Hydrophilic Coalescing Agents: Water Soluble

Hydrophilic coalescents include glycols or water-soluble glycol ethers, such as PB (propylene glycol butyl ether) and DPB (dipropylene glycol butyl ether). The benefits and limitations of these agents are as follows:

Benefits Limitations
Medium to low volatility Risk of losing material due to diffusion into porous substrate
Partially dissolve the polymer after water evaporation Tendency to contribute to blocking or effecting early water resistance
Good performance in increasing open time Generally poor in efficiency of reduction MFFT
Control water evaporation and freeze-thaw stability Contributing to VOC

Partially Water Soluble Coalescing Agents

Partially Water Soluble Coalescing AgentsRepresentatives of this class, partially water soluble coalescing agents, typically show highest efficiency and most favorable properties as a coalescing agent. Typically this group of coalescing agents is concentrated at the boundary region of the polymeric particle.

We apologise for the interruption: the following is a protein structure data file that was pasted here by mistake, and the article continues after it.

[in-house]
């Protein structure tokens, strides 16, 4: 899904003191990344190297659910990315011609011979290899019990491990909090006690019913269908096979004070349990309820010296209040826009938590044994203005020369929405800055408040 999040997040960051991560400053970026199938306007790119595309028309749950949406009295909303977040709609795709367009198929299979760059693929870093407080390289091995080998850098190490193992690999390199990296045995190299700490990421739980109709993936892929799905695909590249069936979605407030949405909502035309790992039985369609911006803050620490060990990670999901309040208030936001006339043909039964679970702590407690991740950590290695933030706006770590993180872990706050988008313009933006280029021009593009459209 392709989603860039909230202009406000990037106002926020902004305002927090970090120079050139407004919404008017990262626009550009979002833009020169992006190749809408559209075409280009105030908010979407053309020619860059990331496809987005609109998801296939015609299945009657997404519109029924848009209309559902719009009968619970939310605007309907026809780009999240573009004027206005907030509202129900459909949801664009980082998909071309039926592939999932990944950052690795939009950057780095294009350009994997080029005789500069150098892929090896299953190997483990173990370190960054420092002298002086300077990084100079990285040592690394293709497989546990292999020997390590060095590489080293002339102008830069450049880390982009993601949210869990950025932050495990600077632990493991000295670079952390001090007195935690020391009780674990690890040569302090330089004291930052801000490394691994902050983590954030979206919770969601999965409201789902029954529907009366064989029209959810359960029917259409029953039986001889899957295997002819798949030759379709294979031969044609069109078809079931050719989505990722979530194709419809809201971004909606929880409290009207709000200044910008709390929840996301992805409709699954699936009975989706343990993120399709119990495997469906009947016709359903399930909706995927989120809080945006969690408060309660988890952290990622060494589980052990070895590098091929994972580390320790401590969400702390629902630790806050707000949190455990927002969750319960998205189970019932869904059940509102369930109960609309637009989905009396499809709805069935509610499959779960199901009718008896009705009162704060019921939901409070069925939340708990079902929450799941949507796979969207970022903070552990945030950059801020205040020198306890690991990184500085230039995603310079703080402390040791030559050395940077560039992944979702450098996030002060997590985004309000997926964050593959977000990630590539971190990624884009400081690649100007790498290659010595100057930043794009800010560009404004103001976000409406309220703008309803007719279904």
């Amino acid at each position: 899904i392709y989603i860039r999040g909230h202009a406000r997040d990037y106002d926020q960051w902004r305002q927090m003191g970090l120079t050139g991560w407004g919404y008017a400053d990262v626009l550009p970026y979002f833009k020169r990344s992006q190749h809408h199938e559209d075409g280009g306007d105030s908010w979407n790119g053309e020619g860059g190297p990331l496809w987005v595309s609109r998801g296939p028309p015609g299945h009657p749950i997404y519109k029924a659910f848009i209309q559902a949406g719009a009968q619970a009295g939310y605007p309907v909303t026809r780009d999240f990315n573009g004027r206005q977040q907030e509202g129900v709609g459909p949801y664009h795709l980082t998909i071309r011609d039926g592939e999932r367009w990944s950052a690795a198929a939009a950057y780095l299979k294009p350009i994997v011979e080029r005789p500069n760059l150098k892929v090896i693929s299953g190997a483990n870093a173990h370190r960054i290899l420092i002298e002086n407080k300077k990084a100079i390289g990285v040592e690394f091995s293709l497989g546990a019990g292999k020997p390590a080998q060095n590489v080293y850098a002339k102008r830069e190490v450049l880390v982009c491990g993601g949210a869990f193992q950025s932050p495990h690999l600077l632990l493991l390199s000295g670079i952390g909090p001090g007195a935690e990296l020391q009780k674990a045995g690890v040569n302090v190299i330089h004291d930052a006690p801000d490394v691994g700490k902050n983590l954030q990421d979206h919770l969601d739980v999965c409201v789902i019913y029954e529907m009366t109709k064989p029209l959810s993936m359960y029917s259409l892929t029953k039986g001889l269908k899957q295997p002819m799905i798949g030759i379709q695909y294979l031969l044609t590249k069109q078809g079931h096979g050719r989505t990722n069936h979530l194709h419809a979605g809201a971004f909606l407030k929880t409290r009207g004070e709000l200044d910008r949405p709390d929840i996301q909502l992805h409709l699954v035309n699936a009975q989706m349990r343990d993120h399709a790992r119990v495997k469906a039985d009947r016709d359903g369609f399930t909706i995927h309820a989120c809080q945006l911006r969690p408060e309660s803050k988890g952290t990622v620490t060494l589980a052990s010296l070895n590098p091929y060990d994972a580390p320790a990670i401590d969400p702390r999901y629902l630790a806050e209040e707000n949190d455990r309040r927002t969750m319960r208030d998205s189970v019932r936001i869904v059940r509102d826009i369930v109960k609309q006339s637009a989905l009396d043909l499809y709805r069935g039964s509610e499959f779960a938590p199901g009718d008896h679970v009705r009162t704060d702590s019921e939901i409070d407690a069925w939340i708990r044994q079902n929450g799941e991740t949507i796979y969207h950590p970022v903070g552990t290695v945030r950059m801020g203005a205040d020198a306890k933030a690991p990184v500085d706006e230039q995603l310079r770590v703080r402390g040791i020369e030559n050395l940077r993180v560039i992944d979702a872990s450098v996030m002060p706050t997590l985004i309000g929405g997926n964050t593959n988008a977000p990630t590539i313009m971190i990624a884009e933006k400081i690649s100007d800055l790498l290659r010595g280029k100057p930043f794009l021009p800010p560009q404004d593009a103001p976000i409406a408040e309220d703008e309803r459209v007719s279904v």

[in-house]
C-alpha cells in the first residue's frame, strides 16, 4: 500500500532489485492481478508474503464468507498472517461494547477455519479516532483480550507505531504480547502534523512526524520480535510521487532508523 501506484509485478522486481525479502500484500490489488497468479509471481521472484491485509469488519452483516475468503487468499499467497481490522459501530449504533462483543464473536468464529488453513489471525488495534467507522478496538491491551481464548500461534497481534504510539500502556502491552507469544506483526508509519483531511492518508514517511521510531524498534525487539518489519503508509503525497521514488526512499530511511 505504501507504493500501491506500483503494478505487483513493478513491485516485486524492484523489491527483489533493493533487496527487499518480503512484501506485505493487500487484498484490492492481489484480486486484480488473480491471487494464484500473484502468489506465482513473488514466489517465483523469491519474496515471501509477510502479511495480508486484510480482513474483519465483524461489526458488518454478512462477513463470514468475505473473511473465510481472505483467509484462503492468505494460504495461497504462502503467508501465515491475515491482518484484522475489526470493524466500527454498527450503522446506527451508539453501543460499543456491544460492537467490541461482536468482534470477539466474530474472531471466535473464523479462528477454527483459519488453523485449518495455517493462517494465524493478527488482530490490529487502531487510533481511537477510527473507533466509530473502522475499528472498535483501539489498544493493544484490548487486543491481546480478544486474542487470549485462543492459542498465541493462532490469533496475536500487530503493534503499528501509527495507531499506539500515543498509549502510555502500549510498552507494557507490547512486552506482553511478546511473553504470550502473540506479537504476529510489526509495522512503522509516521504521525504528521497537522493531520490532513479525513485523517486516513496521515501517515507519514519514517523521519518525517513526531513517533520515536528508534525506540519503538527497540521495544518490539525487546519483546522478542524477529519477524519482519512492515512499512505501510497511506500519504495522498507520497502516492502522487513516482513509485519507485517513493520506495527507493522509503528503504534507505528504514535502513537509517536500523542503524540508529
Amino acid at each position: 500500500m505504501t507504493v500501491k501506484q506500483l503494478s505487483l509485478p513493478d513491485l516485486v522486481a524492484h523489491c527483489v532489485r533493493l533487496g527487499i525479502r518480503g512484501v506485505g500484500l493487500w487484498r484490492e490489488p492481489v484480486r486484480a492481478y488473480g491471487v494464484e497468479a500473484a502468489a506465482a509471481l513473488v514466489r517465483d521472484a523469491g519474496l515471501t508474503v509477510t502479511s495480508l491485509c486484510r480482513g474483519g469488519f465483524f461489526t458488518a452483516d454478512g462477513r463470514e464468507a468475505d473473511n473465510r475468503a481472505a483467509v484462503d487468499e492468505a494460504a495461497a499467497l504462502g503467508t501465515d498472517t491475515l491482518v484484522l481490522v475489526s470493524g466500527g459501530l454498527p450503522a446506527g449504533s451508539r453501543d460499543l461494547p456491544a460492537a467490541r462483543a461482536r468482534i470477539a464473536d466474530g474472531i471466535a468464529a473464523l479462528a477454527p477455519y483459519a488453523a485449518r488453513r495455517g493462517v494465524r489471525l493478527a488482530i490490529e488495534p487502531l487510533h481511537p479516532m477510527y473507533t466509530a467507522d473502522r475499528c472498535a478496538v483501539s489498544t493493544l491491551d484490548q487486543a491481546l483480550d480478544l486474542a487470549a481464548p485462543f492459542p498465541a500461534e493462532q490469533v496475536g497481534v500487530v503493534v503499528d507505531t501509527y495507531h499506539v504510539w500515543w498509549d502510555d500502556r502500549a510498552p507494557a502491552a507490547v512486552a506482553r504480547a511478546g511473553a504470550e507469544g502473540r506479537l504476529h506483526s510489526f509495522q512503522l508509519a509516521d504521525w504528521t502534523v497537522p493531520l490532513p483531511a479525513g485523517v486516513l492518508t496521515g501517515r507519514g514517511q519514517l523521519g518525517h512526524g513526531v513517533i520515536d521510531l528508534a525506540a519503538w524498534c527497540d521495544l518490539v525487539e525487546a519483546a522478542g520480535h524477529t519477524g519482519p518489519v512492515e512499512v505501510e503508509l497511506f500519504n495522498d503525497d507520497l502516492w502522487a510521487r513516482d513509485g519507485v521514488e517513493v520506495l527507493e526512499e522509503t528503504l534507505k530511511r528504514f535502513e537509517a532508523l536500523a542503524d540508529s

Although the water-solubility of main representatives is low and in the range of just 0.5 to 5%, the hydrophobic/ hydrophilic balance provides excellent conditions for being concentrated at the surface area of the polymeric particle in the dispersed stage. During the concentration stage of the film-formation process, the polymer is fully surrounded by coalescing agent.

Additionally the high efficiency is explained by it the low rate of evaporation of these products. The optimal dosage is dependent on formulation and application characteristics such as the Tg of the polymer and application temperature conditions of the final paint formulation. The applied dosage has to be optimized in order to minimize the risk of side effects such as blocking.